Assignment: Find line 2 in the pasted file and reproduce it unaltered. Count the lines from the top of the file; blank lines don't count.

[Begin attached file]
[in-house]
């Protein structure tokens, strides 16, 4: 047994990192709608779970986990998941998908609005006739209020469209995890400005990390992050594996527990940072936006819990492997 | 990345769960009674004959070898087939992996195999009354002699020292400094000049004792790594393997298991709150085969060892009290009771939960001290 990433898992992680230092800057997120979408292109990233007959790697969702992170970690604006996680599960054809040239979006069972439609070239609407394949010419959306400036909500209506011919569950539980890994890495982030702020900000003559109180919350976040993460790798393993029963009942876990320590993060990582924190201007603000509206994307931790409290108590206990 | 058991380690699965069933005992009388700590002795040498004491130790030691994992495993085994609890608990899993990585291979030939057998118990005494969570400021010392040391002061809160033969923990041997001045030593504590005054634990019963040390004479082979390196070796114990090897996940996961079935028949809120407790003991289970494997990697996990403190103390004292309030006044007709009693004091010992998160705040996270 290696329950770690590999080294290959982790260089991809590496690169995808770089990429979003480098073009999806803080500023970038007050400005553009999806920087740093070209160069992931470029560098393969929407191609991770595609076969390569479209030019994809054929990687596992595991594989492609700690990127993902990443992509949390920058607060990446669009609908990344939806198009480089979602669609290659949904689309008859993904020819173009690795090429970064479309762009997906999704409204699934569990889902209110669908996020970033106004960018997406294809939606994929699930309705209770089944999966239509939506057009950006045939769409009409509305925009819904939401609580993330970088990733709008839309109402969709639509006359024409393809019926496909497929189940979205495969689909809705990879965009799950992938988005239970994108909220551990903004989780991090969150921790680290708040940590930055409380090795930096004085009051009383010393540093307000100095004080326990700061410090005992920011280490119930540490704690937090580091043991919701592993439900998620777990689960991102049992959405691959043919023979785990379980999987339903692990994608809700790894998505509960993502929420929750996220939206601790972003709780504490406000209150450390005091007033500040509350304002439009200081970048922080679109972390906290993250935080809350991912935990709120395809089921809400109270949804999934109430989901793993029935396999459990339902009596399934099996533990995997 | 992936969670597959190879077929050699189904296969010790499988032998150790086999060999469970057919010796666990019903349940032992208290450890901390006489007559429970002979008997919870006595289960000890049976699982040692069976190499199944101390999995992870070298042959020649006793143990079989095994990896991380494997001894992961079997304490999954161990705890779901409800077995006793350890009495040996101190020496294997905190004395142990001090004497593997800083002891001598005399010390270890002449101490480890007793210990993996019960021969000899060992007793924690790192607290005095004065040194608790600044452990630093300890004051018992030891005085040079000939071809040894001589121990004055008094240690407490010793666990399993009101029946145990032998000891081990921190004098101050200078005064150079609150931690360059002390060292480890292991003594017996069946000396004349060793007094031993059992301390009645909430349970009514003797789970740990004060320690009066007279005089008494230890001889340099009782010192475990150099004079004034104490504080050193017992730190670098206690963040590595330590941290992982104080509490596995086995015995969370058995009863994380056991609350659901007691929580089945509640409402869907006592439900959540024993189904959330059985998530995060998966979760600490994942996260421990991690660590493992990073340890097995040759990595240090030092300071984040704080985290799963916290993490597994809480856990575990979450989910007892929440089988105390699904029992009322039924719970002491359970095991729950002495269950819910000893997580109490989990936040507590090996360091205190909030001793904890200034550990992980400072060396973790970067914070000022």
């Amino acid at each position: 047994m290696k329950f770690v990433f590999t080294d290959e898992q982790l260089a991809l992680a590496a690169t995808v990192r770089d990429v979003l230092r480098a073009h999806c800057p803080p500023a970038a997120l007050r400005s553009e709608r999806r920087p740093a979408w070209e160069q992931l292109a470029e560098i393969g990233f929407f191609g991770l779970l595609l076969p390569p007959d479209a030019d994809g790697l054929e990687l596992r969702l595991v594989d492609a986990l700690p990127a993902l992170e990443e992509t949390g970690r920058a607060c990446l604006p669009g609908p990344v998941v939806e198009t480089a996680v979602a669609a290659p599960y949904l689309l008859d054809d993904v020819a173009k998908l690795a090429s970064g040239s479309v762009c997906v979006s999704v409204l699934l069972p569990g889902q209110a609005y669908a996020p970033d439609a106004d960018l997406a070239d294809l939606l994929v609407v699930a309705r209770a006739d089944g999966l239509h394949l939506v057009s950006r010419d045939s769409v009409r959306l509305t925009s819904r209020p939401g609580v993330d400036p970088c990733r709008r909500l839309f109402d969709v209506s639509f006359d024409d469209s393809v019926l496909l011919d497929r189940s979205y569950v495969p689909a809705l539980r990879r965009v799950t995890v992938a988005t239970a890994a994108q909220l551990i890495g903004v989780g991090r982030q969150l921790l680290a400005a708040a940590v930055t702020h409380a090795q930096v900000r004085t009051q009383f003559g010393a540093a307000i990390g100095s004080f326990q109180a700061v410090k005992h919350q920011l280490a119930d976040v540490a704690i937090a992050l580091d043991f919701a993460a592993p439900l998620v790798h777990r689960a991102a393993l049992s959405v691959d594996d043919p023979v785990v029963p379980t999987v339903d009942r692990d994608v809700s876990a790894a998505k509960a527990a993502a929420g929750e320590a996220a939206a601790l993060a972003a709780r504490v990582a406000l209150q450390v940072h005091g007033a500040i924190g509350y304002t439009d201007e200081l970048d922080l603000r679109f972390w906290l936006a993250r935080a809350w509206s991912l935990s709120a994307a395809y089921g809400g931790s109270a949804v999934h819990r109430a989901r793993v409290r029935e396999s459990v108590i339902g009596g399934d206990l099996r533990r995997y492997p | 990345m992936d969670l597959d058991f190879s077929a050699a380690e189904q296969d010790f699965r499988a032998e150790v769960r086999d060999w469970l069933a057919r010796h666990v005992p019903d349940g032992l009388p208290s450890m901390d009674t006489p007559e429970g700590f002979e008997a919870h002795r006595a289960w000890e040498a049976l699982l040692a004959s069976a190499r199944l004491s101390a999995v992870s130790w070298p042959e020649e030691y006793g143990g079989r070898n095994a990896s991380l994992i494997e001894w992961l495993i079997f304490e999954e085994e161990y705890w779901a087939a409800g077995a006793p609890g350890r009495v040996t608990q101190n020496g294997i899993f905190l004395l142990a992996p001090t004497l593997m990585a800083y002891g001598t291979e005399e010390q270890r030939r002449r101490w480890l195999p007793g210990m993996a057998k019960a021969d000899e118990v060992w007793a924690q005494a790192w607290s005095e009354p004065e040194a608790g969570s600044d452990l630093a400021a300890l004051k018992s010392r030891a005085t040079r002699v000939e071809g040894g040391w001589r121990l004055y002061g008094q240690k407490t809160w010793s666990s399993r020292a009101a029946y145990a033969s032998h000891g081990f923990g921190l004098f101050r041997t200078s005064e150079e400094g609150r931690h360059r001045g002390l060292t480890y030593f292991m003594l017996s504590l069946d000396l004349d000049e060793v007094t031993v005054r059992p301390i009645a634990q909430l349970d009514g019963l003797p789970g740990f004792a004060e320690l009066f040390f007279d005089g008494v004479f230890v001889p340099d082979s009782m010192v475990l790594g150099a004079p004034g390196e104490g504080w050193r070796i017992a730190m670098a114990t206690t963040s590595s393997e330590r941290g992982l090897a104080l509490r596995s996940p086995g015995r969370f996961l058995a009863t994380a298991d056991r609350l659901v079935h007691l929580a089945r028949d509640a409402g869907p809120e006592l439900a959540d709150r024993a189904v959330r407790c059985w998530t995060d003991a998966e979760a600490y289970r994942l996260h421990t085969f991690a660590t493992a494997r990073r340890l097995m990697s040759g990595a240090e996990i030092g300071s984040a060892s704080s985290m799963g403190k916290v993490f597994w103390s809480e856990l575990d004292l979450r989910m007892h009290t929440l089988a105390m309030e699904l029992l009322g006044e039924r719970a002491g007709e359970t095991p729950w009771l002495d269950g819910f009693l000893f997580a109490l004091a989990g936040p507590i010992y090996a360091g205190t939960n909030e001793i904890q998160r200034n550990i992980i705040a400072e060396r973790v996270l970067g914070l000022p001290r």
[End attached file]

């Protein structure tokens, strides 16, 4: 047994990192709608779970986990998941998908609005006739209020469209995890400005990390992050594996527990940072936006819990492997 | 990345769960009674004959070898087939992996195999009354002699020292400094000049004792790594393997298991709150085969060892009290009771939960001290 990433898992992680230092800057997120979408292109990233007959790697969702992170970690604006996680599960054809040239979006069972439609070239609407394949010419959306400036909500209506011919569950539980890994890495982030702020900000003559109180919350976040993460790798393993029963009942876990320590993060990582924190201007603000509206994307931790409290108590206990 | 058991380690699965069933005992009388700590002795040498004491130790030691994992495993085994609890608990899993990585291979030939057998118990005494969570400021010392040391002061809160033969923990041997001045030593504590005054634990019963040390004479082979390196070796114990090897996940996961079935028949809120407790003991289970494997990697996990403190103390004292309030006044007709009693004091010992998160705040996270 290696329950770690590999080294290959982790260089991809590496690169995808770089990429979003480098073009999806803080500023970038007050400005553009999806920087740093070209160069992931470029560098393969929407191609991770595609076969390569479209030019994809054929990687596992595991594989492609700690990127993902990443992509949390920058607060990446669009609908990344939806198009480089979602669609290659949904689309008859993904020819173009690795090429970064479309762009997906999704409204699934569990889902209110669908996020970033106004960018997406294809939606994929699930309705209770089944999966239509939506057009950006045939769409009409509305925009819904939401609580993330970088990733709008839309109402969709639509006359024409393809019926496909497929189940979205495969689909809705990879965009799950992938988005239970994108909220551990903004989780991090969150921790680290708040940590930055409380090795930096004085009051009383010393540093307000100095004080326990700061410090005992920011280490119930540490704690937090580091043991919701592993439900998620777990689960991102049992959405691959043919023979785990379980999987339903692990994608809700790894998505509960993502929420929750996220939206601790972003709780504490406000209150450390005091007033500040509350304002439009200081970048922080679109972390906290993250935080809350991912935990709120395809089921809400109270949804999934109430989901793993029935396999459990339902009596399934099996533990995997 | 992936969670597959190879077929050699189904296969010790499988032998150790086999060999469970057919010796666990019903349940032992208290450890901390006489007559429970002979008997919870006595289960000890049976699982040692069976190499199944101390999995992870070298042959020649006793143990079989095994990896991380494997001894992961079997304490999954161990705890779901409800077995006793350890009495040996101190020496294997905190004395142990001090004497593997800083002891001598005399010390270890002449101490480890007793210990993996019960021969000899060992007793924690790192607290005095004065040194608790600044452990630093300890004051018992030891005085040079000939071809040894001589121990004055008094240690407490010793666990399993009101029946145990032998000891081990921190004098101050200078005064150079609150931690360059002390060292480890292991003594017996069946000396004349060793007094031993059992301390009645909430349970009514003797789970740990004060320690009066007279005089008494230890001889340099009782010192475990150099004079004034104490504080050193017992730190670098206690963040590595330590941290992982104080509490596995086995015995969370058995009863994380056991609350659901007691929580089945509640409402869907006592439900959540024993189904959330059985998530995060998966979760600490994942996260421990991690660590493992990073340890097995040759990595240090030092300071984040704080985290799963916290993490597994809480856990575990979450989910007892929440089988105390699904029992009322039924719970002491359970095991729950002495269950819910000893997580109490989990936040507590090996360091205190909030001793904890200034550990992980400072060396973790970067914070000022």